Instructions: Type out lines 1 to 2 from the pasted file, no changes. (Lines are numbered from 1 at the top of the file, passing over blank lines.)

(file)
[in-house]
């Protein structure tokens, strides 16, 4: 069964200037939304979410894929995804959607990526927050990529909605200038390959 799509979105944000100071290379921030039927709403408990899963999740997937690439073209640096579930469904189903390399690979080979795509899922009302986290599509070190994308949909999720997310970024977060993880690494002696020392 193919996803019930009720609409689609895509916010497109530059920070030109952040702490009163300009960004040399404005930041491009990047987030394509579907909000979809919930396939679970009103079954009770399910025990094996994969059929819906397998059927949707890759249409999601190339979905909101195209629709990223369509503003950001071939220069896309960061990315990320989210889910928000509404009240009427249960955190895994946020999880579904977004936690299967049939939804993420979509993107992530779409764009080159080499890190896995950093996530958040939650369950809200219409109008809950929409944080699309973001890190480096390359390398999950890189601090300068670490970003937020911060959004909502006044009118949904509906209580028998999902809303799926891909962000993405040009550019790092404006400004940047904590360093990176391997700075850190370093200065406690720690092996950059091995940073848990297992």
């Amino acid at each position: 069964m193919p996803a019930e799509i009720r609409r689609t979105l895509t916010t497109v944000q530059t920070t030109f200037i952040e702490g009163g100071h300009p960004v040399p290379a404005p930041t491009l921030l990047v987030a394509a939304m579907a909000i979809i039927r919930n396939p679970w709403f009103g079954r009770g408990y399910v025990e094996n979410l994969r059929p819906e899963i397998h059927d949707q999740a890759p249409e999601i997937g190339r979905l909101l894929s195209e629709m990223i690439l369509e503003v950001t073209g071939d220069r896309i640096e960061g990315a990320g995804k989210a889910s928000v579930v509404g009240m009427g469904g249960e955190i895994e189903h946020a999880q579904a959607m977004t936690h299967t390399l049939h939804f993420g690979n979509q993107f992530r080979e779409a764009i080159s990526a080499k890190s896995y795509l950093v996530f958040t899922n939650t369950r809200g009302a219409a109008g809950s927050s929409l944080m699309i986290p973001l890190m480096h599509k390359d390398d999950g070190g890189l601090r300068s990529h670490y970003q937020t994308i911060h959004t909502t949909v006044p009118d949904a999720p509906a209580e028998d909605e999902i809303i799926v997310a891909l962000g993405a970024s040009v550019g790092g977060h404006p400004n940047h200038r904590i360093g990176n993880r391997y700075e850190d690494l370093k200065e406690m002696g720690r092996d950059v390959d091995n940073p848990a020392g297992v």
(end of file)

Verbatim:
[in-house]
């Protein structure tokens, strides 16, 4: 069964200037939304979410894929995804959607990526927050990529909605200038390959 799509979105944000100071290379921030039927709403408990899963999740997937690439073209640096579930469904189903390399690979080979795509899922009302986290599509070190994308949909999720997310970024977060993880690494002696020392 193919996803019930009720609409689609895509916010497109530059920070030109952040702490009163300009960004040399404005930041491009990047987030394509579907909000979809919930396939679970009103079954009770399910025990094996994969059929819906397998059927949707890759249409999601190339979905909101195209629709990223369509503003950001071939220069896309960061990315990320989210889910928000509404009240009427249960955190895994946020999880579904977004936690299967049939939804993420979509993107992530779409764009080159080499890190896995950093996530958040939650369950809200219409109008809950929409944080699309973001890190480096390359390398999950890189601090300068670490970003937020911060959004909502006044009118949904509906209580028998999902809303799926891909962000993405040009550019790092404006400004940047904590360093990176391997700075850190370093200065406690720690092996950059091995940073848990297992």